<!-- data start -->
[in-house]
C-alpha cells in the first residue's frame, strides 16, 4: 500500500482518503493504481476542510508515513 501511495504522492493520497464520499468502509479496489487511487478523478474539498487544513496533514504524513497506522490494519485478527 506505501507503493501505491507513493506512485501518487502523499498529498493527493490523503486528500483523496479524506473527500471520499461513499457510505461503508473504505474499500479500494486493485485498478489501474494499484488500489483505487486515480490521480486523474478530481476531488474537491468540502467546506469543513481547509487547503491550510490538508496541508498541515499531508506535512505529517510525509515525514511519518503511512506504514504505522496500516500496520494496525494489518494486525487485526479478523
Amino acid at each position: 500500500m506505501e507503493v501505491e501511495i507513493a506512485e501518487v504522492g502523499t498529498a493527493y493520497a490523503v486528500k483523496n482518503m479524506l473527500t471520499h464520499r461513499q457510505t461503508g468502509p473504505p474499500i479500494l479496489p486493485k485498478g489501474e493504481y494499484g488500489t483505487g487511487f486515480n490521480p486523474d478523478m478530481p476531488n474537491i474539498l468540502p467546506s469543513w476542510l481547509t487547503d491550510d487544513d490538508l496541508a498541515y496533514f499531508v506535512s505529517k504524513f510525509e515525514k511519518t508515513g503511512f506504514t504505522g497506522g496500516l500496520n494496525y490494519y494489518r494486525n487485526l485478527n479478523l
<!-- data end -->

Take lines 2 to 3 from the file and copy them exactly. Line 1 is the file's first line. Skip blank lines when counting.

C-alpha cells in the first residue's frame, strides 16, 4: 500500500482518503493504481476542510508515513 501511495504522492493520497464520499468502509479496489487511487478523478474539498487544513496533514504524513497506522490494519485478527 506505501507503493501505491507513493506512485501518487502523499498529498493527493490523503486528500483523496479524506473527500471520499461513499457510505461503508473504505474499500479500494486493485485498478489501474494499484488500489483505487486515480490521480486523474478530481476531488474537491468540502467546506469543513481547509487547503491550510490538508496541508498541515499531508506535512505529517510525509515525514511519518503511512506504514504505522496500516500496520494496525494489518494486525487485526479478523
Amino acid at each position: 500500500m506505501e507503493v501505491e501511495i507513493a506512485e501518487v504522492g502523499t498529498a493527493y493520497a490523503v486528500k483523496n482518503m479524506l473527500t471520499h464520499r461513499q457510505t461503508g468502509p473504505p474499500i479500494l479496489p486493485k485498478g489501474e493504481y494499484g488500489t483505487g487511487f486515480n490521480p486523474d478523478m478530481p476531488n474537491i474539498l468540502p467546506s469543513w476542510l481547509t487547503d491550510d487544513d490538508l496541508a498541515y496533514f499531508v506535512s505529517k504524513f510525509e515525514k511519518t508515513g503511512f506504514t504505522g497506522g496500516l500496520n494496525y490494519y494489518r494486525n487485526l485478527n479478523l